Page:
Image: jscreationzs /

In today’s globalised and integrated world it is very rarely the case that a domestic firm is preferred over a foreign one, given that they are both equally competitive. However, all discriminatory barriers present the case where the differences between e.g. health and safe regulations in various countries creates uneven conditions for firms, obviously favouring the domestic ones. Foreign firms have to go through a long process of complying with local regulation, practice and law. This therefore also presents the best appeal for a greater degree of international cooperation and harmonisation. This not only applies to barriers in trade, but also in the case of education, traffic and e.g. the type of plug used in electric appliances. There are of course network externalities to be gained from adopting the same system. The differences are mainly due to path dependence of various cultures and at the time of their application they did not create greater problems because the world was not as well connected as it is today. At present it make more and more sense to adopt common norms, which is also gradually happening, however, governments and international institutions play a crucial role because they can either speed up the process or stop it.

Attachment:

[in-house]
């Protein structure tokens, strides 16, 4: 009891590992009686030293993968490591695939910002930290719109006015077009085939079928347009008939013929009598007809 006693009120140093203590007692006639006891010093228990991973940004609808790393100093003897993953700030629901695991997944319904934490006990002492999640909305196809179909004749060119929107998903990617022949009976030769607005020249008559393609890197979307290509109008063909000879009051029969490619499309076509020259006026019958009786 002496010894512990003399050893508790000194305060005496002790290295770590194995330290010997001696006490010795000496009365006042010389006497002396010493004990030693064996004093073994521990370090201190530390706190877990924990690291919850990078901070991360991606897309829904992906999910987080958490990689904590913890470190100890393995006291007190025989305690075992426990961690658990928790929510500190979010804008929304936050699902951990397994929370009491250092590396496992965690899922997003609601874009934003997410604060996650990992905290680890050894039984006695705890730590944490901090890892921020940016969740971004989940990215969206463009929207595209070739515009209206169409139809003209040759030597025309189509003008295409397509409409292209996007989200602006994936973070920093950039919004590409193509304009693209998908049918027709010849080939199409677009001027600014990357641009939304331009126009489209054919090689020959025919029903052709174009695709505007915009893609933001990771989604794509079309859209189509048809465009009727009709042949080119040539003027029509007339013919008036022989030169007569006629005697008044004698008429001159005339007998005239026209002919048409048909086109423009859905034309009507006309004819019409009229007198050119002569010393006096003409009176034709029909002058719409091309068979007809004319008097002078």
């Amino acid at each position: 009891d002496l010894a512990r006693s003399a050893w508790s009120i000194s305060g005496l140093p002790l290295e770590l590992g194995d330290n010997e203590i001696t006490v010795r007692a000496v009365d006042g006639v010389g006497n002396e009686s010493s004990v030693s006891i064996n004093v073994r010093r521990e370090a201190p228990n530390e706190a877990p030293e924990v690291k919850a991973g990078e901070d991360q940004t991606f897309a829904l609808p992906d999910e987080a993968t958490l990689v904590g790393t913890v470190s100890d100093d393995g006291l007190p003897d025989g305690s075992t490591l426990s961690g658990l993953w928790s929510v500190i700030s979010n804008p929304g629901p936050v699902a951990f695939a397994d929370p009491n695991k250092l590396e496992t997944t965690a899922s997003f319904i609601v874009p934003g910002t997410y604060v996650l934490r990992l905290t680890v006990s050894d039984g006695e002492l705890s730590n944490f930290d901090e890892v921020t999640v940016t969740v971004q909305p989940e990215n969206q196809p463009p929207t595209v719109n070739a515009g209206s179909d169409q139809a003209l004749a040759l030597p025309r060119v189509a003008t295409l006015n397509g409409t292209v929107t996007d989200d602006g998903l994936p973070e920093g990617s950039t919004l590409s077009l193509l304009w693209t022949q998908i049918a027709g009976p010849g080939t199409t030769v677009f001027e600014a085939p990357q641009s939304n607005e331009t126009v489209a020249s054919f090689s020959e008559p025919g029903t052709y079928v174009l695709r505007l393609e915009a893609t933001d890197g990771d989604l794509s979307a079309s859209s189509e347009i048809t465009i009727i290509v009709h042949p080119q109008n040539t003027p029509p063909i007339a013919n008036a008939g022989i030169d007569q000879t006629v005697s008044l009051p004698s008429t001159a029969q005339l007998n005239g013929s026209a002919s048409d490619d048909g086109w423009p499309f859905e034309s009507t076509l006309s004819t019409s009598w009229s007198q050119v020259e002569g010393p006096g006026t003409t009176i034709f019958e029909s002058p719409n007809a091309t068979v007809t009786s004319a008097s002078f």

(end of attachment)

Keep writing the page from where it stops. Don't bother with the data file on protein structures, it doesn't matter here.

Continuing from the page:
A common standard will only be adopted if the cost of changing two different systems into one harmonised one is less than the utility and social gain that comes from only operating one system. The degree of positive social externality is strongest between countries in close proximity, because they usually are the biggest trading partners. That is also why economic and trade unions like NAFTA, EU, Arab League and ASEAN comprise of neighbouring members and it is also why continental Europe has a different electric plug from the UK and a different one still from America. The establishment of the General agreement on Trade in Services in 1995 was therefore a crucial step in developing common norms, however, a lot more focus needs to be put on the role services can have on global efficiency and growth. The world is a service-economy, with various agglomerated centres of manufacturing, so the scope for harmonisation is substantial and its urgency continuously more pressing. With the important role the World Trade Organisation and GATS can play in bringing together parties and overcoming the unwillingness to change national laws it is crucial that trade negotiations are held and perhaps it is time to create a new agenda for a future round at the WTO.

October 20, 2010 / Lukasz Cerazy

Reform Europe!